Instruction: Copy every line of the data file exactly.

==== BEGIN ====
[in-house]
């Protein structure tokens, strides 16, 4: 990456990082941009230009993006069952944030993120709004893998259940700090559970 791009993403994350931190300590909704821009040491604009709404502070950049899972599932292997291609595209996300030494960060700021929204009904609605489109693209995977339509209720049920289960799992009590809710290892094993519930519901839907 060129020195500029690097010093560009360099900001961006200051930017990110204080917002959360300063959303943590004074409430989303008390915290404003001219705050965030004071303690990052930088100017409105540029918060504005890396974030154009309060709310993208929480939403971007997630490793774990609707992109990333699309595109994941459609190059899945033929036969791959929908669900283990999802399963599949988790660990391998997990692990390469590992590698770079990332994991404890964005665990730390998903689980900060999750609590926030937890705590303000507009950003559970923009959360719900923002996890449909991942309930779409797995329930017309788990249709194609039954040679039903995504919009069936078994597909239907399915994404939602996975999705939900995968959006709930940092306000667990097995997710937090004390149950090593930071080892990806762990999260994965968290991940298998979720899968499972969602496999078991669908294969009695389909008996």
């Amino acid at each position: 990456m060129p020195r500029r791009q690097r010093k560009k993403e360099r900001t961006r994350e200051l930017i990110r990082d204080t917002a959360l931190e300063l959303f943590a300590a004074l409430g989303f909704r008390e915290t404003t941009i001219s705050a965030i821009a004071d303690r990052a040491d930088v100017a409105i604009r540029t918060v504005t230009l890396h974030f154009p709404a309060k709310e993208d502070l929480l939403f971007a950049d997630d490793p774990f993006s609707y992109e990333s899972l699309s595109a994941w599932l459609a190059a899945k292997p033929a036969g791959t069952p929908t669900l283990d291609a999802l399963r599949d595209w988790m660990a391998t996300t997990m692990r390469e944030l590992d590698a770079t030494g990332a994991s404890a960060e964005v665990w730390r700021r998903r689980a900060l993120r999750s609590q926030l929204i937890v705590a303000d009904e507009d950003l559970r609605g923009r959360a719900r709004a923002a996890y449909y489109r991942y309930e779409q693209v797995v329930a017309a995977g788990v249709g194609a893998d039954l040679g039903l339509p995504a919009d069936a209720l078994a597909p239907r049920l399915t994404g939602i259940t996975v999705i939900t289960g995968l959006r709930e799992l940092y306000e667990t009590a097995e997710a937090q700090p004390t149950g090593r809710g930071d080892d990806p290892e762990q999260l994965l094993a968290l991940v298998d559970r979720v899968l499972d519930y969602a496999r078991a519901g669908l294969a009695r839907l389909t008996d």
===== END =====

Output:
[in-house]
């Protein structure tokens, strides 16, 4: 990456990082941009230009993006069952944030993120709004893998259940700090559970 791009993403994350931190300590909704821009040491604009709404502070950049899972599932292997291609595209996300030494960060700021929204009904609605489109693209995977339509209720049920289960799992009590809710290892094993519930519901839907 060129020195500029690097010093560009360099900001961006200051930017990110204080917002959360300063959303943590004074409430989303008390915290404003001219705050965030004071303690990052930088100017409105540029918060504005890396974030154009309060709310993208929480939403971007997630490793774990609707992109990333699309595109994941459609190059899945033929036969791959929908669900283990999802399963599949988790660990391998997990692990390469590992590698770079990332994991404890964005665990730390998903689980900060999750609590926030937890705590303000507009950003559970923009959360719900923002996890449909991942309930779409797995329930017309788990249709194609039954040679039903995504919009069936078994597909239907399915994404939602996975999705939900995968959006709930940092306000667990097995997710937090004390149950090593930071080892990806762990999260994965968290991940298998979720899968499972969602496999078991669908294969009695389909008996």
């Amino acid at each position: 990456m060129p020195r500029r791009q690097r010093k560009k993403e360099r900001t961006r994350e200051l930017i990110r990082d204080t917002a959360l931190e300063l959303f943590a300590a004074l409430g989303f909704r008390e915290t404003t941009i001219s705050a965030i821009a004071d303690r990052a040491d930088v100017a409105i604009r540029t918060v504005t230009l890396h974030f154009p709404a309060k709310e993208d502070l929480l939403f971007a950049d997630d490793p774990f993006s609707y992109e990333s899972l699309s595109a994941w599932l459609a190059a899945k292997p033929a036969g791959t069952p929908t669900l283990d291609a999802l399963r599949d595209w988790m660990a391998t996300t997990m692990r390469e944030l590992d590698a770079t030494g990332a994991s404890a960060e964005v665990w730390r700021r998903r689980a900060l993120r999750s609590q926030l929204i937890v705590a303000d009904e507009d950003l559970r609605g923009r959360a719900r709004a923002a996890y449909y489109r991942y309930e779409q693209v797995v329930a017309a995977g788990v249709g194609a893998d039954l040679g039903l339509p995504a919009d069936a209720l078994a597909p239907r049920l399915t994404g939602i259940t996975v999705i939900t289960g995968l959006r709930e799992l940092y306000e667990t009590a097995e997710a937090q700090p004390t149950g090593r809710g930071d080892d990806p290892e762990q999260l994965l094993a968290l991940v298998d559970r979720v899968l499972d519930y969602a496999r078991a519901g669908l294969a009695r839907l389909t008996d």